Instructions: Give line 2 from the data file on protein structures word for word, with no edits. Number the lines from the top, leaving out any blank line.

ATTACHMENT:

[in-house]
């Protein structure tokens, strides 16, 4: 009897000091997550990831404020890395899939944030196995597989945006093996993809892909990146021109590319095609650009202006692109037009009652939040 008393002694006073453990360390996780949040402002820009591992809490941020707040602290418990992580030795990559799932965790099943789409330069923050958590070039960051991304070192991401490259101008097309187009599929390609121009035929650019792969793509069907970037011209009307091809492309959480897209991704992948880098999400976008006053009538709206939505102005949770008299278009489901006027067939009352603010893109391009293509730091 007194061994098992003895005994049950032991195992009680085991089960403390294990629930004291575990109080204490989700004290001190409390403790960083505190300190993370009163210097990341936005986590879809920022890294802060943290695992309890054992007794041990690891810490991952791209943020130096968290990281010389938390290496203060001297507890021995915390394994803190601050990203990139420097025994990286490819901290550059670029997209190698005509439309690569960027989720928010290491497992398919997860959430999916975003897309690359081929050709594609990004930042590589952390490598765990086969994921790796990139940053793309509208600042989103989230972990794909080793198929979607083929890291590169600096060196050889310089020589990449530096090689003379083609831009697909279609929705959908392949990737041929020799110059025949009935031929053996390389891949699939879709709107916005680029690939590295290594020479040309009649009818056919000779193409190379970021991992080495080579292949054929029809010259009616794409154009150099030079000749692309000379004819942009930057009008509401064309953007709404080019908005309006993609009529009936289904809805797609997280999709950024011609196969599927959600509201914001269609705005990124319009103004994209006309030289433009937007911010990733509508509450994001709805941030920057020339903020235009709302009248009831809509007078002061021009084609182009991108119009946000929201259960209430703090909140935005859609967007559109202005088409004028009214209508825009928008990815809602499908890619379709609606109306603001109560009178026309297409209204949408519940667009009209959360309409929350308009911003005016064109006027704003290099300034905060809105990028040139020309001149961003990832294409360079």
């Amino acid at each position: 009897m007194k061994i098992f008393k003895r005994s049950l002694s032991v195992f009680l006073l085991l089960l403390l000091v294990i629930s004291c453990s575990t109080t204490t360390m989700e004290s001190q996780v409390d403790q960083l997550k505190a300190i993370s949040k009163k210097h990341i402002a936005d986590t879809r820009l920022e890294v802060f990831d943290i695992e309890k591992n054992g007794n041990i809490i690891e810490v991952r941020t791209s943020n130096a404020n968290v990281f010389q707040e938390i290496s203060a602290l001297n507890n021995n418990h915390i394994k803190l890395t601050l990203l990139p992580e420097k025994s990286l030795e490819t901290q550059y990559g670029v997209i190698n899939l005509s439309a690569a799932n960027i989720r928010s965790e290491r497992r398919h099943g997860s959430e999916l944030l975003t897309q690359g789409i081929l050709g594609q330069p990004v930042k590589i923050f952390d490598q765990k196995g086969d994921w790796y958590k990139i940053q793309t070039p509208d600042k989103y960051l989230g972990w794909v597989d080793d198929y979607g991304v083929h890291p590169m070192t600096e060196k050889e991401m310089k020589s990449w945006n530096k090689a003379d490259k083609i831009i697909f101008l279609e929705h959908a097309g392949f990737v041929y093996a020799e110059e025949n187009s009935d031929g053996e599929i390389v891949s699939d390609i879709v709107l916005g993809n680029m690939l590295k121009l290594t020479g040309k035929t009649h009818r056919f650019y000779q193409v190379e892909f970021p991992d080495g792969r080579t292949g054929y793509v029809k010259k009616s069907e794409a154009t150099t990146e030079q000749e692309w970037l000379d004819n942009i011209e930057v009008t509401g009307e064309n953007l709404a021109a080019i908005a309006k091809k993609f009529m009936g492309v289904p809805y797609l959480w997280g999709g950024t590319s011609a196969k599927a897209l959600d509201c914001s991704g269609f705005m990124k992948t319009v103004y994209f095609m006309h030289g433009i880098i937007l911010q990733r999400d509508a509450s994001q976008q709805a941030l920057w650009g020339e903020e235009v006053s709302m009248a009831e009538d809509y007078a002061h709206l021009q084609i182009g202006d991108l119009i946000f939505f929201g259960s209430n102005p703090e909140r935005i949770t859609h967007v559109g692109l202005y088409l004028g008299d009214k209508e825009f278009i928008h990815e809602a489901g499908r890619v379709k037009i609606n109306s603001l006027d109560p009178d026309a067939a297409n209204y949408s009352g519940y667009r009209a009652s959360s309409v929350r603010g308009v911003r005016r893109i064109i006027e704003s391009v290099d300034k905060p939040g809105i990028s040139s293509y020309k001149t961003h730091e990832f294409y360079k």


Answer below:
């Protein structure tokens, strides 16, 4: 009897000091997550990831404020890395899939944030196995597989945006093996993809892909990146021109590319095609650009202006692109037009009652939040 008393002694006073453990360390996780949040402002820009591992809490941020707040602290418990992580030795990559799932965790099943789409330069923050958590070039960051991304070192991401490259101008097309187009599929390609121009035929650019792969793509069907970037011209009307091809492309959480897209991704992948880098999400976008006053009538709206939505102005949770008299278009489901006027067939009352603010893109391009293509730091 007194061994098992003895005994049950032991195992009680085991089960403390294990629930004291575990109080204490989700004290001190409390403790960083505190300190993370009163210097990341936005986590879809920022890294802060943290695992309890054992007794041990690891810490991952791209943020130096968290990281010389938390290496203060001297507890021995915390394994803190601050990203990139420097025994990286490819901290550059670029997209190698005509439309690569960027989720928010290491497992398919997860959430999916975003897309690359081929050709594609990004930042590589952390490598765990086969994921790796990139940053793309509208600042989103989230972990794909080793198929979607083929890291590169600096060196050889310089020589990449530096090689003379083609831009697909279609929705959908392949990737041929020799110059025949009935031929053996390389891949699939879709709107916005680029690939590295290594020479040309009649009818056919000779193409190379970021991992080495080579292949054929029809010259009616794409154009150099030079000749692309000379004819942009930057009008509401064309953007709404080019908005309006993609009529009936289904809805797609997280999709950024011609196969599927959600509201914001269609705005990124319009103004994209006309030289433009937007911010990733509508509450994001709805941030920057020339903020235009709302009248009831809509007078002061021009084609182009991108119009946000929201259960209430703090909140935005859609967007559109202005088409004028009214209508825009928008990815809602499908890619379709609606109306603001109560009178026309297409209204949408519940667009009209959360309409929350308009911003005016064109006027704003290099300034905060809105990028040139020309001149961003990832294409360079």